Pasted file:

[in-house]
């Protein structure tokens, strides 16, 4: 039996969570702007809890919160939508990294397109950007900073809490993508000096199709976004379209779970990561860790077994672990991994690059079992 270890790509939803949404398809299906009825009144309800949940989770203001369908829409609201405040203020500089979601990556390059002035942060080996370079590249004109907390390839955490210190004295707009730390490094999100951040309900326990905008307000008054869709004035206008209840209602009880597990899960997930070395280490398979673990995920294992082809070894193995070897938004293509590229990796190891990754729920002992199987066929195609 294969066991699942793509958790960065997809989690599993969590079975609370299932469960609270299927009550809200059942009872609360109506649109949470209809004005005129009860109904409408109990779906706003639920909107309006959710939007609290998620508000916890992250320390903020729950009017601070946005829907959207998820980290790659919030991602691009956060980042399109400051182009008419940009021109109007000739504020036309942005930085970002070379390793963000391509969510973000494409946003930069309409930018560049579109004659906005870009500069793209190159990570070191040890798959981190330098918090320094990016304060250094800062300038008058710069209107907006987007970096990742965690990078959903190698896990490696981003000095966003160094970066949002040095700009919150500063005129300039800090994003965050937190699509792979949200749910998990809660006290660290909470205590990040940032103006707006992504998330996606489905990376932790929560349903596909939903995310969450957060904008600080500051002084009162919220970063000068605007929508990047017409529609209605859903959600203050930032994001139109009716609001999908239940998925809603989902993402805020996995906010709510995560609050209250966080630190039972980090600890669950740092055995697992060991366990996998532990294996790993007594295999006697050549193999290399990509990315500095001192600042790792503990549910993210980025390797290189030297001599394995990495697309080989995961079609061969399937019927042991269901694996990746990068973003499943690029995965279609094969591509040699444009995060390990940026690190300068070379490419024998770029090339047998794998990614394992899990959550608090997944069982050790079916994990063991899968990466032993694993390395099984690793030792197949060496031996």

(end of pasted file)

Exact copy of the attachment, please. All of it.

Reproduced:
[in-house]
């Protein structure tokens, strides 16, 4: 039996969570702007809890919160939508990294397109950007900073809490993508000096199709976004379209779970990561860790077994672990991994690059079992 270890790509939803949404398809299906009825009144309800949940989770203001369908829409609201405040203020500089979601990556390059002035942060080996370079590249004109907390390839955490210190004295707009730390490094999100951040309900326990905008307000008054869709004035206008209840209602009880597990899960997930070395280490398979673990995920294992082809070894193995070897938004293509590229990796190891990754729920002992199987066929195609 294969066991699942793509958790960065997809989690599993969590079975609370299932469960609270299927009550809200059942009872609360109506649109949470209809004005005129009860109904409408109990779906706003639920909107309006959710939007609290998620508000916890992250320390903020729950009017601070946005829907959207998820980290790659919030991602691009956060980042399109400051182009008419940009021109109007000739504020036309942005930085970002070379390793963000391509969510973000494409946003930069309409930018560049579109004659906005870009500069793209190159990570070191040890798959981190330098918090320094990016304060250094800062300038008058710069209107907006987007970096990742965690990078959903190698896990490696981003000095966003160094970066949002040095700009919150500063005129300039800090994003965050937190699509792979949200749910998990809660006290660290909470205590990040940032103006707006992504998330996606489905990376932790929560349903596909939903995310969450957060904008600080500051002084009162919220970063000068605007929508990047017409529609209605859903959600203050930032994001139109009716609001999908239940998925809603989902993402805020996995906010709510995560609050209250966080630190039972980090600890669950740092055995697992060991366990996998532990294996790993007594295999006697050549193999290399990509990315500095001192600042790792503990549910993210980025390797290189030297001599394995990495697309080989995961079609061969399937019927042991269901694996990746990068973003499943690029995965279609094969591509040699444009995060390990940026690190300068070379490419024998770029090339047998794998990614394992899990959550608090997944069982050790079916994990063991899968990466032993694993390395099984690793030792197949060496031996």